Perth, Western Australia. The Community Midwifery Program is rallying and lobbying to survive State Health Department cuts. This is despite the fact that World Health Organisation (WHO) guidelines recommend programs like these, and not the high-tech care provided in the â€œdelivery suitesâ€ of the nationâ€™s leading public or private hospitals.
What is Community Midwifery?
Community midwifery operates on the principle that pregnancy and birth are a healthy and natural part of a womanâ€™s life. It offers a pregnant woman continuous care from one midwife during pregnancy, birth and the post-natal period. The WHO states it clearly: primary care midwives are â€œthe most appropriate and cost effective type of health care provider to be assigned to the care of women in normal pregnancy and birth, including the risk assessment and the recognition of complications.â€ WHO, 1999 Care in Normal Birth.
The reason? While doctors are experts in what to do when something goes wrong, midwives are experts in supporting women through the normal, natural progression of pregnancy and childbirth, including identification of when medical help is required.
The Medical Model
Making an obstetrician, or even GP, the first port of call in a pregnancy, results in exorbitant over servicing at both public and private expense. Dr Marsden Wagner, former head of Maternal and Child Health of European at the WHO, points out that using an obstetrician to look after a healthy birth is like hiring a paediatrician to baby-sit a toddler.
But the problem goes way beyond over servicing. Contrary to popular belief, when a pregnant woman takes the medical route, rather than reducing risks, the statistical outcome is the exact opposite. As Wagner explains, the choice to manage pregnancies and births with doctors, rather than midwives, imposes serious risks on the health and well being of both mother and child. Wagner, Marsden “Fish Can’t See Water” in Birth International.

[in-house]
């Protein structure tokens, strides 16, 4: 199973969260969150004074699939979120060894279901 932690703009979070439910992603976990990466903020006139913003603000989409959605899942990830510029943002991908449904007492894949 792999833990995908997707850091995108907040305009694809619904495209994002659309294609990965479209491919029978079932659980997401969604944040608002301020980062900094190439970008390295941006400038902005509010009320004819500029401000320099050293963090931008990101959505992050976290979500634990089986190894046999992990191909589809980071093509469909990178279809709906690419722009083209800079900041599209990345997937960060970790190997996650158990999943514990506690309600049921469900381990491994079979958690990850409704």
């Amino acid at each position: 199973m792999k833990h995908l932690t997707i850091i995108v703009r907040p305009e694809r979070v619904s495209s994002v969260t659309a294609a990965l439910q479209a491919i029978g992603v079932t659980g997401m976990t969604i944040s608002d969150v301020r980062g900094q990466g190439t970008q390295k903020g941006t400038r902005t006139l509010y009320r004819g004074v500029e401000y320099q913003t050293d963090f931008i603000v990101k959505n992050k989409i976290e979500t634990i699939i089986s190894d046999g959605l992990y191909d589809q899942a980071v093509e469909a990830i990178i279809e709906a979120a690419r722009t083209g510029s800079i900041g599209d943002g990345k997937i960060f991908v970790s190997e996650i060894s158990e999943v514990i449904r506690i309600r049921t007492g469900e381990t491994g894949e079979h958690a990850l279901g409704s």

No Easy Way Out: Cascading interventions and costs
A paternalistic medical culture has convinced a large and rapidly growing number of women in Australia and the U.S. that they cannot withstand the pain of childbirth. The magic bullet of epidural anaesthetic or Caesarean section is offered for a low-impact delivery.
Wagner describes what he refers to as an epidemic use of epidurals, leading to a cascade of interventions. The first intervention, such as induction of labour, tends to trigger a cascade of risky and costly medical interventions. “Normal Birth: What Are the Chances,â€ by Sally Tracy in Birth International. Inducing labour increases the intensity of labour pains. This often leads to an epidural block. This in turn increases the likelihood of operative labour with forceps or vacuum extraction. Each procedure carries risks to the health of the mother and child. According to Wagner, invasive surgical procedures on the woman results in damage still evident six months postpartum, including 54% with perineal pain, 18% with urinary incontinence, 19% with bowel problems, 36% with haemorrhoids and 39% with sexual problems.
Is Caesarean surgery really Childbirth lite?
If she has private health cover, the pregnant woman is likely to choose a private obstetrician and hospital which alone increases the likelihood of c-section to around 40%, compared to an already excessive Australian average of 21%. It has been said that no obstetrician has ever been sued for doing a caesarean, only for not doing one. The perception is that performing a caesarean section is the equivalent of a doctor taking maximum care. Statistics in the US, Canada, Italy and the United Kingdom are similar. Yet according to the WHO, only 10% of women should require a c-section.
Caesarean sections are the only form of major surgery that a woman may contemplate (and a government will subsidise) with no clinical indications. Although it is sold as the easy form of childbirth, women are seldom given all the facts needed to make an informed decision. Birthrites: Healing After Caesarean, Inc., a community organisation in Western Australia, provides extensive information about the risks of c-sections to the womanâ€™s future fertility, her baby and herself. One statistic from Birthrites gives the game away: c-section increases risk of maternal death by a factor of four.